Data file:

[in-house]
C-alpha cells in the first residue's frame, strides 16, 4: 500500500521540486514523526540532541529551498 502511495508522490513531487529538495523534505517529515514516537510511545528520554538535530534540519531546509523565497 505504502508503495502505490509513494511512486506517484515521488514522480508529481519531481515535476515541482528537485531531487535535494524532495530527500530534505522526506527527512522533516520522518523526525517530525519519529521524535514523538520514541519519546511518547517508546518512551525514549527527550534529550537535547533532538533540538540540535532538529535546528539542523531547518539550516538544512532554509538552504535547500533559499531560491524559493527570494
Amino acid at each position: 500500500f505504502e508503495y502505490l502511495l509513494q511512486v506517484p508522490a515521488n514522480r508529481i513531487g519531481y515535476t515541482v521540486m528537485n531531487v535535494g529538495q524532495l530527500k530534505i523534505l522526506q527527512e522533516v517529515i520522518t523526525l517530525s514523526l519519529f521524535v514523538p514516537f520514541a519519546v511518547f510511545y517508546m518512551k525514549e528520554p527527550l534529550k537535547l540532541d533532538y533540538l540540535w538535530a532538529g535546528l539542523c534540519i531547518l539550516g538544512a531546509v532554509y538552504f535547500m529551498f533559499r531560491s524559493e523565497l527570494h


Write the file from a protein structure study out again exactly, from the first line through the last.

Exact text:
[in-house]
C-alpha cells in the first residue's frame, strides 16, 4: 500500500521540486514523526540532541529551498 502511495508522490513531487529538495523534505517529515514516537510511545528520554538535530534540519531546509523565497 505504502508503495502505490509513494511512486506517484515521488514522480508529481519531481515535476515541482528537485531531487535535494524532495530527500530534505522526506527527512522533516520522518523526525517530525519519529521524535514523538520514541519519546511518547517508546518512551525514549527527550534529550537535547533532538533540538540540535532538529535546528539542523531547518539550516538544512532554509538552504535547500533559499531560491524559493527570494
Amino acid at each position: 500500500f505504502e508503495y502505490l502511495l509513494q511512486v506517484p508522490a515521488n514522480r508529481i513531487g519531481y515535476t515541482v521540486m528537485n531531487v535535494g529538495q524532495l530527500k530534505i523534505l522526506q527527512e522533516v517529515i520522518t523526525l517530525s514523526l519519529f521524535v514523538p514516537f520514541a519519546v511518547f510511545y517508546m518512551k525514549e528520554p527527550l534529550k537535547l540532541d533532538y533540538l540540535w538535530a532538529g535546528l539542523c534540519i531547518l539550516g538544512a531546509v532554509y538552504f535547500m529551498f533559499r531560491s524559493e523565497l527570494h